Shortly after taking office in 1993, President Bill Clinton and Vice President Al Gore called for a shift in American technology policy toward an expansion of public investments in partnerships with private industry. The authors of this volume were invited by the Clinton administration to take a hard, nonpartisan look at how successful the new policies have been and to propose ways to make their programs more effective. The first summary report of the team's recommendations was called the "hottest technology policy property on Capitol Hill."
This book, an expansion of that report, offers a new set of technology policy principles. The authors use the principles to evaluate many federal research programs and to make recommendations for change. This volume will set the terms of the debate over the national research and innovation policy for years to come.
The growth of the Internet has been propelled in significant part by user investment in infrastructure: computers, internal wiring, and the connection to the Internet provider. This "bottom-up" investment minimizes the investment burden facing providers. New technologies such as wireless and data transmission over power lines, as well as deregulation of telecommunications and electric utilities, will provide new opportunities for user investment in intelligent infrastructure as leverage points for Internet and broadband access.
Recasting the "problem of the last 100 feet" as "the opportunity of the first 100 feet," this book challenges individuals, businesses, and policymakers to rethink fundamental issues in telecommunications policy. The contributors look at options for Internet and broadband access from the perspective of homeowners, apartment complexes, and small businesses. They evaluate the opportunities and obstacles for bottom-up infrastructure development and the implications for traditional and alternative providers at the neighborhood, regional, and national levels. Already, some argue that Internet service will become the common denominator platform on which all other services can be carried.
A Publication of the Harvard Information Infrastructure Project.
For years, the world saw the Internet as a creature of theU.S. Department of Defense. Now some claim that the Internet is aself-governing organism controlled by no one and needing nooversight. Although the National Science Foundation and othergovernment agencies continue to support and oversee criticaladministrative and coordinating functions, the Internet is remarkablydecentralized and uninstitutionalized. As it grows in scope,bandwidth, and functionality, the Internet will require greatercoordination, but it is not yet clear what kind of coordinatingmechanisms will evolve.The essays in this volume clarify these issues and suggest possiblemodels for governing the Internet. The topics addressed range fromsettlements and statistics collection to the sprawling problem ofdomain names, which affects the commercial interests of millions ofcompanies around the world. One recurrent theme is the inseparabilityof technical and policy issues in any discussion involving theInternet.Contributors:Guy Almes, Ashley Andeen, Joseph P. Bailey, Steven M. Bellovin, ScottBradner, Richard Cawley, Che-Hoo Cheng, Bilal Chinoy, K Claffy, MariaFarnon, William Foster, Alexander Gigante, Sharon Eisner Gillett, MarkGould, Eric Hoffman, Scott Huddle, Joseph Y. Hui, David R. Johnson,Mitchell Kapor, John Lesley King, Lee W. McKnight, Don Mitchell,Tracie Monk, Milton Mueller, Carl Oppedahl, David G.Post, YakovRekhter, Paul Resnick, A. M. Rutkowski, Timothy J. Salo, PhilipL. Sbarbaro, Robert Shaw.A publication of the Harvard Information Infrastructure Project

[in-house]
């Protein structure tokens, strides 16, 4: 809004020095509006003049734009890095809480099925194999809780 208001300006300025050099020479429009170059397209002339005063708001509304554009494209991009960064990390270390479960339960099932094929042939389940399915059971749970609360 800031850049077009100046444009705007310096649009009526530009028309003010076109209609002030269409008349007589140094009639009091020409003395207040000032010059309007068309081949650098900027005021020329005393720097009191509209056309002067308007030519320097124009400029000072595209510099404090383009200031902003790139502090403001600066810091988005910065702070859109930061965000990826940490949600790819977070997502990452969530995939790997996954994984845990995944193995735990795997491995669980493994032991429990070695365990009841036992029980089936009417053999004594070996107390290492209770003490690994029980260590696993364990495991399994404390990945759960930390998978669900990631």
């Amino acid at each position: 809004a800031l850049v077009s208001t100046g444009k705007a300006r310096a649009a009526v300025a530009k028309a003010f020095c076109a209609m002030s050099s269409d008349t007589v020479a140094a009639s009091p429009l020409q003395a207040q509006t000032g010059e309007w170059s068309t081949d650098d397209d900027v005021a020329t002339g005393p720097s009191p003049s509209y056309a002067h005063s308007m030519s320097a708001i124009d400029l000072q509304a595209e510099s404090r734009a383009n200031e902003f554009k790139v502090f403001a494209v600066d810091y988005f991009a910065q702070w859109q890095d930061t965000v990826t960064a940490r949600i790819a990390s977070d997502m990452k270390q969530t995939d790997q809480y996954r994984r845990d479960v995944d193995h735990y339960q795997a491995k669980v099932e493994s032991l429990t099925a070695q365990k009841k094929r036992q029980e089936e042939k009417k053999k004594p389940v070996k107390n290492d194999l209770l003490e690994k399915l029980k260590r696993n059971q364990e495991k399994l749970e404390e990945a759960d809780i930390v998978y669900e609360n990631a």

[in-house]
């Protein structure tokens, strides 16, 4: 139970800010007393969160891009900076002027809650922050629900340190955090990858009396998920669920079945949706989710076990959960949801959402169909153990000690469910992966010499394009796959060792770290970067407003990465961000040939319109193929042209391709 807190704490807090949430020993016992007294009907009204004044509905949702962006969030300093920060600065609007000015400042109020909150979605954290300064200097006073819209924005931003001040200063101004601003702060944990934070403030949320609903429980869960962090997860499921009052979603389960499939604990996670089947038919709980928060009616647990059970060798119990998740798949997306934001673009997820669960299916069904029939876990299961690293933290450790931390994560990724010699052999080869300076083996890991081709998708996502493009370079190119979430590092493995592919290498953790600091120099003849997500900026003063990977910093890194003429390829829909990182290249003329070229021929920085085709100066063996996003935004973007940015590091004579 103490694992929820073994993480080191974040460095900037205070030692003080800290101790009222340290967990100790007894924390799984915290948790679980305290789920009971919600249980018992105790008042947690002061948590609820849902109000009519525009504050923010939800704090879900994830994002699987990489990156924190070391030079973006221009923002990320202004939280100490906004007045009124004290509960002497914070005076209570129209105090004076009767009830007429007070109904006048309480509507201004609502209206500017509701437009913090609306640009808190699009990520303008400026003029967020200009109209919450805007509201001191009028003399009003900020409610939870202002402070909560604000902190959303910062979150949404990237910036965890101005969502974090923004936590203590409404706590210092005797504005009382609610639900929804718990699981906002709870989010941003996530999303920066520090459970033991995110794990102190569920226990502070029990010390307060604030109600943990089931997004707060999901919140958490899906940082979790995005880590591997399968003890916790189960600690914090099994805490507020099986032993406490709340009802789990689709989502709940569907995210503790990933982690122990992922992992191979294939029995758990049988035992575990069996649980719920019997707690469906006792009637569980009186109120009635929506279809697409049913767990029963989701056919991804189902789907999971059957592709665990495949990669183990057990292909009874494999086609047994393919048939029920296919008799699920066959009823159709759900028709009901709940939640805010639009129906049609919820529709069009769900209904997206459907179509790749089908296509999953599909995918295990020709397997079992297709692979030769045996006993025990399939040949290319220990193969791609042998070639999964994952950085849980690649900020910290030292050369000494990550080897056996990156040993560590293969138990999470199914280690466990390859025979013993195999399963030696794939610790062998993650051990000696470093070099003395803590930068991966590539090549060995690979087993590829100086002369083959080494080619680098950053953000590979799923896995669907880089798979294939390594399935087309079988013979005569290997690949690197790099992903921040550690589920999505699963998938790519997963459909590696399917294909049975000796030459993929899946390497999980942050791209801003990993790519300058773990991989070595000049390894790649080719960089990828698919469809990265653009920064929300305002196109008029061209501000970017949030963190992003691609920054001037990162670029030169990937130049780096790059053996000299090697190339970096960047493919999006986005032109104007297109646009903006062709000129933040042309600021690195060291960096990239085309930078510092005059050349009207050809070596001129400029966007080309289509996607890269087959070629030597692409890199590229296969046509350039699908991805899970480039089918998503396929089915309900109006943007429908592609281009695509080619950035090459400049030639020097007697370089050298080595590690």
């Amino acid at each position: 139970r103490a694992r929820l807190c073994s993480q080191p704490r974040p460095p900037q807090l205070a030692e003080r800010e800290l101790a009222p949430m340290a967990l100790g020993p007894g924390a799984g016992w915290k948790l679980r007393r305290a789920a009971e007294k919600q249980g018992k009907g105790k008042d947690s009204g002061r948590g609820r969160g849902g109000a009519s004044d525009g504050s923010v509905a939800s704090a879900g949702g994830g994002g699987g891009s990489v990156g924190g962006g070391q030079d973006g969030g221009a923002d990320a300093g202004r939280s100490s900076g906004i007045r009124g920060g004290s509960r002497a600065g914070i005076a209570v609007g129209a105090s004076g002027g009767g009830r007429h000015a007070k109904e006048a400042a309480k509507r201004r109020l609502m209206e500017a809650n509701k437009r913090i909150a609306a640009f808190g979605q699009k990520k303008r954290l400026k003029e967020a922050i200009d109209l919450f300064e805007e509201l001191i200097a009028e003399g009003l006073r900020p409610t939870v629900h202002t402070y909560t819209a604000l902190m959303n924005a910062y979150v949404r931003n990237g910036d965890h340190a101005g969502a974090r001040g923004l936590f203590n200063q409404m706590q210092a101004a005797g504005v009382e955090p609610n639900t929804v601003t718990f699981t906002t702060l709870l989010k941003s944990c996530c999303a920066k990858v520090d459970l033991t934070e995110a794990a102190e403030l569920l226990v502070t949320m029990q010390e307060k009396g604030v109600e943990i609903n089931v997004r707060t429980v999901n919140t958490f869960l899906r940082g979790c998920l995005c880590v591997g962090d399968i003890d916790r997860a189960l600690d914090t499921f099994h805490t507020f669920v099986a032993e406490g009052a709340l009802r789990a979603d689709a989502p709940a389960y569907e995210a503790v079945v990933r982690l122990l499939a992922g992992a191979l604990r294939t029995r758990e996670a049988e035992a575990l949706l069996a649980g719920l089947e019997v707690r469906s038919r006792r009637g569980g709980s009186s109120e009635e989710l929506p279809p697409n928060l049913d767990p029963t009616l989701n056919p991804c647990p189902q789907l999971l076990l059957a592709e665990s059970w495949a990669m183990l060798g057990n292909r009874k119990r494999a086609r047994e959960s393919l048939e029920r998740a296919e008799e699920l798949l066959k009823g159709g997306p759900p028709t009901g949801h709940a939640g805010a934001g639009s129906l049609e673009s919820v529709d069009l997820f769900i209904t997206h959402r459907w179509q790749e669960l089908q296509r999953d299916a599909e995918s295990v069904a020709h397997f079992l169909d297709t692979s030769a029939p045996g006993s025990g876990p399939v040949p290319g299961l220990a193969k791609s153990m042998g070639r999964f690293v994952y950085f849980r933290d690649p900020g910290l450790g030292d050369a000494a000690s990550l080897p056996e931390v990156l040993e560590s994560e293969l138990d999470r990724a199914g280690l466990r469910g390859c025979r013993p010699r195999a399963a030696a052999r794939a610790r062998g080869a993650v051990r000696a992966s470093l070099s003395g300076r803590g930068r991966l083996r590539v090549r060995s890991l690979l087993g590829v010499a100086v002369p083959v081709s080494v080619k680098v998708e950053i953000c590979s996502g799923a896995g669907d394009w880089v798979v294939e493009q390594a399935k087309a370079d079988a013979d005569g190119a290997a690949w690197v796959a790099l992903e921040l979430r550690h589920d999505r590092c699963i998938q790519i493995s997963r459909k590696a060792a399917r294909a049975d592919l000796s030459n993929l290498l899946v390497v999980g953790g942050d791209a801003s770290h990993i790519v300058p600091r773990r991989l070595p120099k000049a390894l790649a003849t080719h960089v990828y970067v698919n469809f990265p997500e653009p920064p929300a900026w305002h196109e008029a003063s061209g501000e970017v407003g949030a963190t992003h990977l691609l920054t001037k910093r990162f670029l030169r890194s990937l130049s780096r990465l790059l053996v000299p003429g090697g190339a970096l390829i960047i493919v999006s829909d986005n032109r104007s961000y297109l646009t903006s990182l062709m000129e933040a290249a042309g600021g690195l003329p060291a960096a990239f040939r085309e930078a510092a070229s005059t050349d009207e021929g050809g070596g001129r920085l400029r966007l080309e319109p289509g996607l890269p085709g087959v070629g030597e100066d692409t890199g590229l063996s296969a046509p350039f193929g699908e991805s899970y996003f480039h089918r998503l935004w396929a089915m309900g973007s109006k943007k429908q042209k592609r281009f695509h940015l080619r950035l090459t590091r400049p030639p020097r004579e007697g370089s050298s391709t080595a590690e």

This collection explores the opportunities for and possible implications of coordination between two of the major pieces of emerging infrastructure in the United States: Intelligent Transportation Systems (ITS) and the National Information Infrastructure (NII). Based on a recent workshop that was sponsored by the U.S. Department of Transportation, MIT, and Harvard, Converging Infrastructures frames the programmatic, organizational, and technical issues involved.
This well-balanced collection takes up the important issues in enabling widely available access to the Internet at a time of rapid commercialization and growth.
The seventeen contributions present material that network managers, politicians, and other professionals need to know in order to ask the right questions and properly analyze the various proposals that are being considered for the future of the National Information Infrastructure (NII). Chapters are grouped in five parts: The Public Access Agenda, The Sociology and Culture of the Internet, Establishing Network Communities, Accommodating New Classes of Users, and Pricing and Service Models.
A Publication of the Information Infrastructure Project at Harvard University